Artist — Mag Magrela
I had no idea of the ferocity of abuses happening on the oceans. I thought that we could have peace there for a moment without the presence of human beings. However, what I see is a great race to occupy a space that is ungoverned by the rule of law. The Outlaw Ocean Project‘s reporting was very impactful, but the excerpts that highlighted people living as slaves and in dangerous situations in the middle of the sea shocked me the most. I was also surprised by the surreal amount of fish being caught illegally by Chinese boats.
For this project, I followed my usual artistic process of research, drawing and painting. One challenge I faced during the painting process is that I wanted to portray the waters of the oceans next to the character, but it was difficult to apply this idea.
Art can illustrate extraordinarily complex things with subtlety. I like to use various different elements to symbolize themes. In urban art, the image says it all. In terms of connecting with audiences from different cultures and countries, you don't need to speak the same language to understand the image. There’s great value in the collaboration between journalism and art. Getting inspired by journalistic articles is a great catalyst for the creation of my art.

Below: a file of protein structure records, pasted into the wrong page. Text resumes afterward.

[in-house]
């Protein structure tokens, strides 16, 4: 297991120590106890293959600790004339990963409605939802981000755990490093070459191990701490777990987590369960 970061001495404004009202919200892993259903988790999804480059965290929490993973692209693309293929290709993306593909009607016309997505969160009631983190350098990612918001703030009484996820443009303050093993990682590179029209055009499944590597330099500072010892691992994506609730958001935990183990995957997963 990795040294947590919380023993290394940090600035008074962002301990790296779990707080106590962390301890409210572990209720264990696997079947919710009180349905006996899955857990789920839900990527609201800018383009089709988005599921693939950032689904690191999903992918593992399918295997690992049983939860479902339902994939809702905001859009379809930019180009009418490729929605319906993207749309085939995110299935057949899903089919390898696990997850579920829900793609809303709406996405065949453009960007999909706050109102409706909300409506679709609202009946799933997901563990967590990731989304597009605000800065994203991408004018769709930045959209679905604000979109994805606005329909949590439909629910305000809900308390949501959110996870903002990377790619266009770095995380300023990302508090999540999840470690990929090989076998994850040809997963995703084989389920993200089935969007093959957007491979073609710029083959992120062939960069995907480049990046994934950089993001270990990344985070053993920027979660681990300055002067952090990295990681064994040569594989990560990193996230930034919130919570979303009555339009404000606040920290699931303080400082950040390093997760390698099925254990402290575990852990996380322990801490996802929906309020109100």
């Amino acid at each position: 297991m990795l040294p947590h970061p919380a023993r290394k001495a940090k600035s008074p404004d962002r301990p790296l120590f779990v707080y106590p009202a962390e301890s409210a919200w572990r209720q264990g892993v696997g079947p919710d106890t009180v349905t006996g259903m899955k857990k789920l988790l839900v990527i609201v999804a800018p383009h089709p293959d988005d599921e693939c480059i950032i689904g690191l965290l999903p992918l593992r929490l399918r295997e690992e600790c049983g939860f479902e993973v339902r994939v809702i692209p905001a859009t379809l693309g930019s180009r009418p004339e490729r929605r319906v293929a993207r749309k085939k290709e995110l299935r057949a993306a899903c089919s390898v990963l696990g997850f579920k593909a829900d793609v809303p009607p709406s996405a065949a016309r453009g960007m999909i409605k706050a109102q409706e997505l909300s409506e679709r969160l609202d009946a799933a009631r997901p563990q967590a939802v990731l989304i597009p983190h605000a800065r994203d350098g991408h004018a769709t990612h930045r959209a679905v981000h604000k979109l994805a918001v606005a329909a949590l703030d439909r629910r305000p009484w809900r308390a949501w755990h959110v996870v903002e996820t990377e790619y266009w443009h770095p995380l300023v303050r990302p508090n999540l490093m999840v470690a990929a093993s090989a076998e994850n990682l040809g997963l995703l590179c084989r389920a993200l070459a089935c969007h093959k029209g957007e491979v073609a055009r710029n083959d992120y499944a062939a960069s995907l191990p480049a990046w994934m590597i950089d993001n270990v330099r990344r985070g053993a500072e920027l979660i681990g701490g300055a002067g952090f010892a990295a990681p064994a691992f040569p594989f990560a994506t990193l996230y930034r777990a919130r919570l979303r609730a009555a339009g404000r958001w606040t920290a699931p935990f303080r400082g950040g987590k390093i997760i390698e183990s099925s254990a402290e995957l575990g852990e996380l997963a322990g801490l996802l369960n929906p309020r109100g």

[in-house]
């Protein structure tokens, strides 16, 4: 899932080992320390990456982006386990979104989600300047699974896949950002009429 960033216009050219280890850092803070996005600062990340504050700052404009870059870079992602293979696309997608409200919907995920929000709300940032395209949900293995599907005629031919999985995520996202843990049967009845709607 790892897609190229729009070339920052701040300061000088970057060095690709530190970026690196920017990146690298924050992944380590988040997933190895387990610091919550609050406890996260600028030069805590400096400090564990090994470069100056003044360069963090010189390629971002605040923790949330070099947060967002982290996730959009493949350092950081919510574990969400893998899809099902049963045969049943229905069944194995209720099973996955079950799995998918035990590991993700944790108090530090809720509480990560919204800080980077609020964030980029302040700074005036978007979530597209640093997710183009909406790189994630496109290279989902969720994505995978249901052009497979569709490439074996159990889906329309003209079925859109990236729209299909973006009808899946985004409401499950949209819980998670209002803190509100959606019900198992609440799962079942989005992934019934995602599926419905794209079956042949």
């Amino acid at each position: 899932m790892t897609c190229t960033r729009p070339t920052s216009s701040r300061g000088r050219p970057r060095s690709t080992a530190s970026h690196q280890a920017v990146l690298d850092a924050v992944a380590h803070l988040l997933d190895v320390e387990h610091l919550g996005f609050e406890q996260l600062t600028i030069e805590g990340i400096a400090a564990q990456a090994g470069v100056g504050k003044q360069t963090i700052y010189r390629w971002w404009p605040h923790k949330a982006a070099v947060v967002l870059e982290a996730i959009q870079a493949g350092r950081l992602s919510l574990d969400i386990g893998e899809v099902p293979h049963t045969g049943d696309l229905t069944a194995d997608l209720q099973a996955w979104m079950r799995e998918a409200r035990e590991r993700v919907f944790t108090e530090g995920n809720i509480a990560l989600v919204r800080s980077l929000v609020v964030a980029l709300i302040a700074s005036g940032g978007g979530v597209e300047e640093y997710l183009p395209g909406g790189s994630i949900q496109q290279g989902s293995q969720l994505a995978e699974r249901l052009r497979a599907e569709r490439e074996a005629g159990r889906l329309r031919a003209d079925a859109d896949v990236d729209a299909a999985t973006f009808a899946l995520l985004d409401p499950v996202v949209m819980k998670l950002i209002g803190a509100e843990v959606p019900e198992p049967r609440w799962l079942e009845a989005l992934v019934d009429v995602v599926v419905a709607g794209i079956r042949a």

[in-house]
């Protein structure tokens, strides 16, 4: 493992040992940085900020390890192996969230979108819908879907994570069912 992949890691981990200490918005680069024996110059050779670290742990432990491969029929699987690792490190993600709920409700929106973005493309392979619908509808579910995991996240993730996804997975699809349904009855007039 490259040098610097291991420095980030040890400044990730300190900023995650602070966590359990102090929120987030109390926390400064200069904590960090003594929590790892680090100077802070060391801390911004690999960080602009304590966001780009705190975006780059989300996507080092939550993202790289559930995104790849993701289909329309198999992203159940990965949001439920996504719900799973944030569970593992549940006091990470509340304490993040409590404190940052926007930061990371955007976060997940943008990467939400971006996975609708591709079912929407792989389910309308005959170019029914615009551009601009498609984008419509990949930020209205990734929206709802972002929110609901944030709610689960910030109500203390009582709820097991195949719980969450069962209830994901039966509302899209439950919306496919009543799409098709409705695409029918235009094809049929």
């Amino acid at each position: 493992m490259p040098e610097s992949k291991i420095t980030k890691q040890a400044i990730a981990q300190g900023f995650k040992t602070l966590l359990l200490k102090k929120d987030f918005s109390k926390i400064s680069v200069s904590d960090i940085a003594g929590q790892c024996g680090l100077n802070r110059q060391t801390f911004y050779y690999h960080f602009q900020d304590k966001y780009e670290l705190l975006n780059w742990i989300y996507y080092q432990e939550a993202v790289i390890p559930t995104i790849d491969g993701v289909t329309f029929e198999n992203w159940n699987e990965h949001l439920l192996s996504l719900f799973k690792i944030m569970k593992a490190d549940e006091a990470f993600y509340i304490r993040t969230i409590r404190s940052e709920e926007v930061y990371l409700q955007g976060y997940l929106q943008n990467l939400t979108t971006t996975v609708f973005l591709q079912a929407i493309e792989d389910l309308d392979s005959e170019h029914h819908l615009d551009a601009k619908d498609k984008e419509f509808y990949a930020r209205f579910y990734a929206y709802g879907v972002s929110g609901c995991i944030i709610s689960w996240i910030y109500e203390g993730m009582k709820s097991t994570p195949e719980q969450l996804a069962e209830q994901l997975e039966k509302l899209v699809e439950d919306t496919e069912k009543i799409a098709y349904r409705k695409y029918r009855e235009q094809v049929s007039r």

Artist Bio —
Exposed to the arts from a young age, Magrela remembers watching her father painting canvases and listening to records. But it wasn’t until 2007, that the streets began to serve as her canvas. Since then, her work has been displayed in a number of cities including the streets of São Paulo, Belo Horizonte, Rio de Janeiro, Salvador, Natal, Lisbon, London and New York.
Magrela’s work springs from intuition and spontaneity. She is inspired by the urban euphoria of São Paulo city and her work touches on rich, Brazilian cultures. Her characters span a variety of topics: faith, the profane, ancestors, day-to-day struggles, resistance, the pursuit of a livelihood and the feminine. The artist travels between art forms. While Magrela has been mainly known for her urban murals (graffiti), she has also worked on canvas, clay sculpture, assemblage, embroidery, tile art, performance, poetry and music – continuously expanding her realm of artistic experimentation and research.
The year 2016 was a special time for the artist when she produced some notable solo exhibitions. The exhibition, “I don't bring your love back,” was featured at Galleria KingCap (São Paulo) and the exhibition, “Pindorama in Flames” was on display at NYC Galleria (New York). She created a variety of other projects in the ensuing years and in 2022, Magrela participated in one of the most important festivals in the world, CURA, in Belo Horizonte. Her panel there was titled “plow, the extension of my gaze is made of earth.”
Murals added monthly